Trade Customers click here
← Back to Book Main Page

Review in the Winnipeg Free Press

The Artist as Modern Tarzan

THINK of B.C. artist Toni Onley as a modern-day Tarzan, and you will immediately conjure up images of excitement, danger, curiosity and dark places. Add to this Onley's talent of a visual artist with an infectious sense of humour and the skill to tell stories, and you have the essence of this entertaining book.

Flying Colours is not exactly an autobiography but rather a collection of stories told by artist Onley to writer Gregory Strong, who had been wondering for some years "about the obstacles and sacrifices a successful artist faced over a long career." The opening chapter is a riveting tale of the then 55-year-old millionaire artist piloting his own plane over the ski resort of Whistler and crashing into the Cheakamus Glacier.

While there were times he lived hand to mouth, his work eventually became recognized. Today it hangs in galleries around the world. In 1980, one of his art dealers negotiated the sale of more 1,200 pieces of his work to the so-called Fraser Valley phantom realtor, whose name was never revealed. But Onley's success also brought out the critics, not to mention Revenue Canada. In 1983 the government, in an effort to help pay for its inflationary spending, tried to make a "tax grab" on artists, classifying them as "manufacturers," who ought to be taxed on their production costs. Onley led the fight against the policy and threatened to burn all of his massive inventory rather than pay the tax. This book contains many other adventurous tales, including Onley's travels to India, Mexico and the Arctic, where he kept a detailed daily diary.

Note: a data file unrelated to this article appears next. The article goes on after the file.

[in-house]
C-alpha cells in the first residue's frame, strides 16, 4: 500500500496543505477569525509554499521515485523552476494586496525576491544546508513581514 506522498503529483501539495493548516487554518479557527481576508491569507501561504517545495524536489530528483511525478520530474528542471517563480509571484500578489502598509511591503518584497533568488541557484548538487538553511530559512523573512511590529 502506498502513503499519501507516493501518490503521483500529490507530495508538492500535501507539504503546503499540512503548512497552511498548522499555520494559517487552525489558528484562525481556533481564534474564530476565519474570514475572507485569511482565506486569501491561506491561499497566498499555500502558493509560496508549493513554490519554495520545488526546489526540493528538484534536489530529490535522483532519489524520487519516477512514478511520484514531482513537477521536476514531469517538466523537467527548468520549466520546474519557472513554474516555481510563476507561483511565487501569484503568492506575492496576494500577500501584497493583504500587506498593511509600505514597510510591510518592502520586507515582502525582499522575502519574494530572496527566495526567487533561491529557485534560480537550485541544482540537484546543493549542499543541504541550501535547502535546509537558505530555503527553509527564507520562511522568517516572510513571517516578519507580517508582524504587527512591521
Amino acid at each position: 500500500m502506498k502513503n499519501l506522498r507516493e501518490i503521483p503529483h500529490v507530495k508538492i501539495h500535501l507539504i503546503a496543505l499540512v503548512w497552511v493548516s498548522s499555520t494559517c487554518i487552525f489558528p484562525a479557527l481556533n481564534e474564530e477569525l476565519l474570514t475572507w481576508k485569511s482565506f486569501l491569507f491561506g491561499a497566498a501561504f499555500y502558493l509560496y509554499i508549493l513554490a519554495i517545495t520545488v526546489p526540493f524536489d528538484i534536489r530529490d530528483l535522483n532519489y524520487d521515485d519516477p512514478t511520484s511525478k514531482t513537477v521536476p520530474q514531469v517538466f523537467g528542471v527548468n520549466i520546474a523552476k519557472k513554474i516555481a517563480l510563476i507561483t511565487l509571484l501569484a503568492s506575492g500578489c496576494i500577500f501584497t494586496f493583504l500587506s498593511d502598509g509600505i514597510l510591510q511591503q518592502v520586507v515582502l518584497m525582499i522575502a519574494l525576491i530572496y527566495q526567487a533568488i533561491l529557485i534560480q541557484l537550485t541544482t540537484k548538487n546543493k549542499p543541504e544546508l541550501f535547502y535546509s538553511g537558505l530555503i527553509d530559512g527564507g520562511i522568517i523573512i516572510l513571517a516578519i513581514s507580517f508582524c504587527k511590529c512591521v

Onley's painting style, which he describes as "commentary on landscape," has taken him through most major art movements of the past half century from realism and minimalism and abstract expressionism to pop art. Today he is one of the few contemporary Canadian painters who has achieved celebrity status...
- Arnold Ross